Distance computations play a big role in many data analytics techniques. We know that variables with higher values tend to dominate distance computations and you may want to use the standardized (or z) values.
Normalizing or standardizing data in a data frame
Getting ready
Download the BostonHousing.csv data file and store it in your R environment's working directory. Then read the data:
> housing <- read.csv("BostonHousing.csv")
How to do it...
To standardize all the variables in a data frame containing only numeric variables, use:
> housing.z <- scale(housing)
You can only use the scale() function on data frames that contain all numeric variables. Otherwise, you will get an error.
How it works...
When invoked in the preceding example, the scale() function computes the standard z score for each value (ignoring NAs) of each variable. That is, from each value it subtracts the mean and divides the result by the standard deviation of the associated variable.
The scale() function takes two optional arguments, center and scale, whose default values are TRUE. The following table shows the effect of these arguments:
Argument |
Effect |
center = TRUE, scale = TRUE |
Default behavior described earlier |
center = TRUE, scale = FALSE |
From each value, subtract the mean of the concerned variable |
center = FALSE, scale = TRUE |
Divide each value by the root mean square of the associated variable, where root mean square is sqrt(sum(x^2)/(n-1)) |
center = FALSE, scale = FALSE |
Return the original values unchanged |
There's more...
When using distance-based techniques, you may need to rescale several variables. You may find it tedious to standardize one variable at a time.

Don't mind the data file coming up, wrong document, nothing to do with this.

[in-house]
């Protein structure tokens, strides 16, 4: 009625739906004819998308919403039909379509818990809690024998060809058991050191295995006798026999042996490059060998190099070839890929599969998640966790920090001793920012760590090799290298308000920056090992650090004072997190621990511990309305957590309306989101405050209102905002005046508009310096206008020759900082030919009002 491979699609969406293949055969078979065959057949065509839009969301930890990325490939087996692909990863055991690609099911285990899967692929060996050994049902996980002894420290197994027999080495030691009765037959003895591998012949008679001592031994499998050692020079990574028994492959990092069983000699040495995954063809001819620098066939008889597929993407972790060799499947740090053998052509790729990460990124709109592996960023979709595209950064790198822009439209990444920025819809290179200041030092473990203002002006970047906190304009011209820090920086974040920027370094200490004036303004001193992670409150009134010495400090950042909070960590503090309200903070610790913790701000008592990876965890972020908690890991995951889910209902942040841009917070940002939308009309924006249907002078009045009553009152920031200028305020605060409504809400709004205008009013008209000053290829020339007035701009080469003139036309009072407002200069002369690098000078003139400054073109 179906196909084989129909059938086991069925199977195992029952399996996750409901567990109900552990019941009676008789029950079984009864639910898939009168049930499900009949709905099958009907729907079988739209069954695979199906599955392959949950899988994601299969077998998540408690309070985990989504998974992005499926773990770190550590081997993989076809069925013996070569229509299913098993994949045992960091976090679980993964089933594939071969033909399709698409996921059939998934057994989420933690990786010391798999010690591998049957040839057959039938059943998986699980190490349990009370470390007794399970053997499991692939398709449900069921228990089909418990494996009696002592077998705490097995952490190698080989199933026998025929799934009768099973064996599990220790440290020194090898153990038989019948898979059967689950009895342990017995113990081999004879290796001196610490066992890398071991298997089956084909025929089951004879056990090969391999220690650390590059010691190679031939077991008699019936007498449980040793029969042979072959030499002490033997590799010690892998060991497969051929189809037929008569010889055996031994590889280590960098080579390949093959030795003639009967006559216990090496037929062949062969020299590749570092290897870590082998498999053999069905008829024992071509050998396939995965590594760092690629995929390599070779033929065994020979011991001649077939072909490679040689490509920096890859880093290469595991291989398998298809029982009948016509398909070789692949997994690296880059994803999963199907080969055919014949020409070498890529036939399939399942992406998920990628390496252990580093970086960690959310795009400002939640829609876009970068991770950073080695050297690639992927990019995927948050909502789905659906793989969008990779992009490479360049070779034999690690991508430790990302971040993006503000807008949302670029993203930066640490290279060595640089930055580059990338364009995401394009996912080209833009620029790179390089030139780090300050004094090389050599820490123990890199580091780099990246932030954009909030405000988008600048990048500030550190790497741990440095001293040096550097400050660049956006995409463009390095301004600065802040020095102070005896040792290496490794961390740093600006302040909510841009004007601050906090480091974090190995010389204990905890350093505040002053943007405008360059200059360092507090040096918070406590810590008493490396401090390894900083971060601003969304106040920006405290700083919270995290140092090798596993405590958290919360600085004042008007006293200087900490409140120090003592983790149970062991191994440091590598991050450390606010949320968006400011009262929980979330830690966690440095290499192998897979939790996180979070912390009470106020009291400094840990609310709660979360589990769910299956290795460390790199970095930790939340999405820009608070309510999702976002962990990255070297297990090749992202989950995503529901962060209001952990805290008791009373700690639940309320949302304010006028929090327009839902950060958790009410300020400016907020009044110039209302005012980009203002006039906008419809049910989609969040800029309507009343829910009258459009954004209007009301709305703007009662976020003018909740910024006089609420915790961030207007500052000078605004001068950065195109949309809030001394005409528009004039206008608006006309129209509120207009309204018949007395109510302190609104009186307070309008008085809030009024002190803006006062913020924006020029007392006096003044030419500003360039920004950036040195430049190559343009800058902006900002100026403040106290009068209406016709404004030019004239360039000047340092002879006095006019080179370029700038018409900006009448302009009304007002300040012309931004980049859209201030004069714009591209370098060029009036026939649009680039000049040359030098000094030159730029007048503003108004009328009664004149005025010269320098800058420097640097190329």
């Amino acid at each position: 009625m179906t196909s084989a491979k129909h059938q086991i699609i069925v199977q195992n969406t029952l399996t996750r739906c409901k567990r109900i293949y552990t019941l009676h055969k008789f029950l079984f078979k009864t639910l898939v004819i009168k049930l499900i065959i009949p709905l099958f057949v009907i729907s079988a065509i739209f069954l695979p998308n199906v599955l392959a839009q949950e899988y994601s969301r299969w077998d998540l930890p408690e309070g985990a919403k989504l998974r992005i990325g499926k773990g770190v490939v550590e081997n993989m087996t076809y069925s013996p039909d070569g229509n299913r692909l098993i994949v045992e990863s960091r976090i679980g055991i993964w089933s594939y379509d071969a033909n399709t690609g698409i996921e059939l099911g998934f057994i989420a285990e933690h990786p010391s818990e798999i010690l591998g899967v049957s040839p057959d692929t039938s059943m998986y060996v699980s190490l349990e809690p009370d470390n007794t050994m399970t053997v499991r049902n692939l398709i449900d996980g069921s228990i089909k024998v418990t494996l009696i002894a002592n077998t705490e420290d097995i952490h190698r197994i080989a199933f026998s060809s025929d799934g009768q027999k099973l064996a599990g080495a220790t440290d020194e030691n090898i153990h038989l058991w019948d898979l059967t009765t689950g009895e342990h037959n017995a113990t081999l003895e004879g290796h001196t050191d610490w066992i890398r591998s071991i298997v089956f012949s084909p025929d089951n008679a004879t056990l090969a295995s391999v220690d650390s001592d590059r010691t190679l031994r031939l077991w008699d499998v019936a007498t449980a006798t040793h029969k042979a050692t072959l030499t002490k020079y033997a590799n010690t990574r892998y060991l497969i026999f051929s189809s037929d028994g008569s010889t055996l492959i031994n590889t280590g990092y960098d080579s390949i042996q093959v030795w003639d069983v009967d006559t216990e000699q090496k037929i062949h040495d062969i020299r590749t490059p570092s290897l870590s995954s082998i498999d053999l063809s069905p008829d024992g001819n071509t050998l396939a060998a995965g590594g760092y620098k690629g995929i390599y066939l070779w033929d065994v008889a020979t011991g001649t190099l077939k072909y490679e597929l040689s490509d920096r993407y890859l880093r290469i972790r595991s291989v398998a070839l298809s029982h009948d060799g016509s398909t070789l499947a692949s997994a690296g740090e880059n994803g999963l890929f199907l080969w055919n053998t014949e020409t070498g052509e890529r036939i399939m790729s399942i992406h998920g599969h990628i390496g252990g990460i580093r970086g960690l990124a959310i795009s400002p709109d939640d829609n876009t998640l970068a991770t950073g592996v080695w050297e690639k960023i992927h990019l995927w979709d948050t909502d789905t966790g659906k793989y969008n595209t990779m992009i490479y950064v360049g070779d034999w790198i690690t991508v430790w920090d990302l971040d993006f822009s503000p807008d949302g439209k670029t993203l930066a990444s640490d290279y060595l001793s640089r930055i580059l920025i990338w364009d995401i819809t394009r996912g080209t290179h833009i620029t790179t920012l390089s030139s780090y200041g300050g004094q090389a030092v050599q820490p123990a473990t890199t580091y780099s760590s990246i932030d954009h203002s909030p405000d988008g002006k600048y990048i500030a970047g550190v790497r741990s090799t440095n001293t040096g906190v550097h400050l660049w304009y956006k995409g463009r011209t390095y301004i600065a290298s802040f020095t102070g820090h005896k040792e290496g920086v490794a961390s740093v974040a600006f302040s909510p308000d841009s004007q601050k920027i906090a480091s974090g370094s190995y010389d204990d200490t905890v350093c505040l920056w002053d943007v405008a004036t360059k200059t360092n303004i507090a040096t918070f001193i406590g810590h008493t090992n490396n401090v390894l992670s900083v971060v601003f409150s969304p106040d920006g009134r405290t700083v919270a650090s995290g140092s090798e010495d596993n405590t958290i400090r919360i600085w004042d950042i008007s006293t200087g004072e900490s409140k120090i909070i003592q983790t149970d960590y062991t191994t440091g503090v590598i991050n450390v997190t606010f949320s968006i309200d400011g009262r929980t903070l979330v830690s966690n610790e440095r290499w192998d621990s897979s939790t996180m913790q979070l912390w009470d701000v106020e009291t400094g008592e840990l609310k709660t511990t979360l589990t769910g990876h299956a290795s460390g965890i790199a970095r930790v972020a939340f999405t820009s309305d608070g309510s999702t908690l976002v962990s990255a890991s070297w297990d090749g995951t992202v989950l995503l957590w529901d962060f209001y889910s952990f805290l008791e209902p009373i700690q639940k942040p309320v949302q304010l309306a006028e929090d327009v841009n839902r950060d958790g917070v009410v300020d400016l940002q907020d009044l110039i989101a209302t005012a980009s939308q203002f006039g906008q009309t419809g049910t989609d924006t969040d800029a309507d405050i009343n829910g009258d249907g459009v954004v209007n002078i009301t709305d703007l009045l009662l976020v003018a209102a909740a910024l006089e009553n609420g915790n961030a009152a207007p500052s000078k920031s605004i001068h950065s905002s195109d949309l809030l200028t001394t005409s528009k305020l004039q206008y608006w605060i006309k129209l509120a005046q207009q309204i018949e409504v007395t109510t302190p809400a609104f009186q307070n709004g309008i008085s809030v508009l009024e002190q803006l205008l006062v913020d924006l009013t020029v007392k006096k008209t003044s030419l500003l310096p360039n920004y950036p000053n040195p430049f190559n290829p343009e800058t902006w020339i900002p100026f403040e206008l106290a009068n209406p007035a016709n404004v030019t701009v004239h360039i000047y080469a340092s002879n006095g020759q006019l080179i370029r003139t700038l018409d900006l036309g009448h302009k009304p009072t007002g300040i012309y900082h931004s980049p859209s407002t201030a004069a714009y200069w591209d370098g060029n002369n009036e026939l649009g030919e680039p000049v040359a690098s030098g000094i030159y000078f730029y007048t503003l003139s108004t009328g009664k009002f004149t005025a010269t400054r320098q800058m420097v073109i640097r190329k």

Standardizing several variables simultaneously
If you have a data frame with some numeric and some non-numeric variables, or want to standardize only some of the variables in a fully numeric data frame, then you can either handle each variable separately, which would be cumbersome, or use a function such as the following to handle a subset of variables:
scale.many <- function(dat, column.nos) {
nms <- names(dat)
for(col in column.nos) {
name <- paste(nms[col],".z", sep = "")
dat[name] <- scale(dat[,col])
}
cat(paste("Scaled ", length(column.nos), " variable(s)n"))
dat
}
With this function, you can now do things like:
> housing <- read.csv("BostonHousing.csv")
> housing <- scale.many(housing, c(1,3,5:7))
This will add the z values for variables 1, 3, 5, 6, and 7, with .z appended to the original column names:
> names(housing)
[1] "CRIM" "ZN" "INDUS" "CHAS" "NOX" "RM"
[7] "AGE" "DIS" "RAD" "TAX" "PTRATIO" "B"
[13] "LSTAT" "MEDV" "CRIM.z" "INDUS.z" "NOX.z" "RM.z"
[19] "AGE.z"
See also
Rescaling a variable to [0,1] recipe in this chapter.